The morality of the whole thing is very foggy.

Luckily, the government has clarified with a Determination of Good Moral Character clause. This involves prohibitions that are pretty reasonable: you can’t become a citizen if you’ve ever committed murder or treason, that sort of thing. And a ban on applicants who “violated any law of the United States, any State, or any foreign country relating to a controlled substance, provided the violation was not a single offense for simple possession of 30 grams or less of marijuana.” A bit arbitrary with those 30 grams. Still, whatever, I get it. Fine.

But then: “An extramarital affair which tended to destroy an existing marriage shall preclude a finding of good moral character.” Presidential candidate Newt Gingrich, once third in line for the presidency, is just one of many, many Americans who could not become citizens were they to apply. Similarly, good moral character is denied to anyone who “is or was a habitual drunkard,” which would strand two-million-plus folks in Alcoholics Anonymous and large swaths of the Kennedy dynasty. My favorite is America’s refusal of applicants who have “willfully failed or refused to support dependents” — deadbeat dads, an American term.

When I emailed my uncle about this story, he wrote back gruffly that this essay was “sophomoric” and, in part, “people who do not want to be citizens are free to leave,” a view shared by many Americans, a group he is keen to join.

On the flip side of the hypocrisy is the very understandable notion that, being a sort of private club, of course America should want only the best applicants — even better, in many cases, than actual Americans, although good luck getting anyone in D.C. to admit that.

Now we’re into the philosophical terrain; here be dragons. America is a kind of communal lie in the way that the speed limit is. Nobody obeys the speed limit. And, when a highway patrolman pulls you onto the side of the road and asks, “Do you know why I pulled you over?” nobody confesses. America is a place that is at once hyper-aware and hyper-ignorant.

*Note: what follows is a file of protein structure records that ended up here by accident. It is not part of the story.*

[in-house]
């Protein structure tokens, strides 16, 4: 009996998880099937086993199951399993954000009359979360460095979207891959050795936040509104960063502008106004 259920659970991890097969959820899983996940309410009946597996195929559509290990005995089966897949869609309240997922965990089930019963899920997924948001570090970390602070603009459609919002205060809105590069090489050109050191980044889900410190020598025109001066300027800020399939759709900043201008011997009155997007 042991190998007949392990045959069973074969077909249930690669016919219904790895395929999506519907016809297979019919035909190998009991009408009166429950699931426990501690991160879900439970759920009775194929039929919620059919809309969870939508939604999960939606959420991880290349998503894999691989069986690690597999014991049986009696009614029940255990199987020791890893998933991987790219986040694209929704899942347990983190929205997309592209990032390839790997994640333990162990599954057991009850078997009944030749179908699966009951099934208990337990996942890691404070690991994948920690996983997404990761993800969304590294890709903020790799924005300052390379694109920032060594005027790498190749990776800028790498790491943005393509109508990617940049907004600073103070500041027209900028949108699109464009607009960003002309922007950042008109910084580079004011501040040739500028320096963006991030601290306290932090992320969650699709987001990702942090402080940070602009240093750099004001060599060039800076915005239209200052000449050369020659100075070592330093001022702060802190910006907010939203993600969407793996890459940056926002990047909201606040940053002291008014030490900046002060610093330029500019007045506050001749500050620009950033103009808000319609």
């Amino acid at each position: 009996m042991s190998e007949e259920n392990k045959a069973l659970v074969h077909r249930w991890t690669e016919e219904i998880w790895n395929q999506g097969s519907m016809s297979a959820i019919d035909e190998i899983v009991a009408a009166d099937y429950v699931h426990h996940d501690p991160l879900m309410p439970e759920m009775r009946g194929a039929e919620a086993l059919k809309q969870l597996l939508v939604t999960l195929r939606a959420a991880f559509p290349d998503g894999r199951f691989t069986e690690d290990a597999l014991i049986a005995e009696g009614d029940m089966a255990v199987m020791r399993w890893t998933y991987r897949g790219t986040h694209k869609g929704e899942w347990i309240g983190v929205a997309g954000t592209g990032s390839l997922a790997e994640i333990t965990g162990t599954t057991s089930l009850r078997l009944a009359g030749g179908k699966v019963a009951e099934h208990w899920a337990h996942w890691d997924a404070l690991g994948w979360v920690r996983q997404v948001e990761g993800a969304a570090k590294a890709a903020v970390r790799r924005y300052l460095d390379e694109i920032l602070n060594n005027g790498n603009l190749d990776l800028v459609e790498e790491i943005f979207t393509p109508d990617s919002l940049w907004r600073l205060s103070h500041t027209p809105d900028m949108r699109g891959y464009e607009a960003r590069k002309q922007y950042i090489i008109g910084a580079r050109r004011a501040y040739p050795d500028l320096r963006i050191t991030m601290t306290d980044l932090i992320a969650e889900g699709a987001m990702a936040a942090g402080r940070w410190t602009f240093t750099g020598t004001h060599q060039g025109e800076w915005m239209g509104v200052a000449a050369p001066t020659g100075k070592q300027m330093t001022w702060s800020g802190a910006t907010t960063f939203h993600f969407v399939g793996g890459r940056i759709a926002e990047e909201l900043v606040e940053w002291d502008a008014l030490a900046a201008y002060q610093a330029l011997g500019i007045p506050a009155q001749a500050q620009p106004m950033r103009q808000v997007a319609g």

America is a place where the Navy was founded for the express purpose of beating down Muslim pirates in the Barbary Wars. It’s a place where presidential campaigns make a big fuss about their selection for vice president even though that job is so inconsequential that the country has gotten by, in total, 38 years without a veep, when you add up all the absences. It’s a place where Florida was acquired by one guy, Andrew Jackson, virtually single-handedly massacring some Spaniards, an act that helped promote him into the White House. It’s a place where civil rights as a matter of race were mandated by the nation, but civil rights as a matter of sexuality are left up to the states. It’s a place where the cockiest state — the Lone Star State of Texas — prides itself on those nearly ten years when it was a sovereign nation before it joined the Union because it was scared of Mexico, which is the coward’s way out in most books.

It’s a place founded on the promise of “no taxation without representation,” where citizens of the capital city are federally taxed without real representation — a capital in a district named for a goddess, in a city named for the first ruler, with a district flag that is nothing more than that first ruler’s 12th-century English family crest. It’s a place where, in American Samoa (a part of the United States that people often forget about), real estate is still legally decided by matter of bloodline, a tradition that would be jeopardized if Samoans were granted citizenship (currently they’re non-citizen “nationals,” although that might change very soon).

America is a place that bills itself as the land of noble values and asks applicants to table those values to become citizens.

So why am I here? Why aren’t I one of those move-to-Canada blusterers? Or why don’t I move to one of the states that wants to secede, or just dismantle itself? Outside of the practical reasons I’m here — HBO, family, work (yes, I take your jobs) — America is this weird, wonderful trap. On the hot/crazy scale, America is the hottest country by far and so is also by far the craziest. I do love America but, to quote one of my own countrymen, “my love is as a fever, longing still for that which longer nurseth the disease.”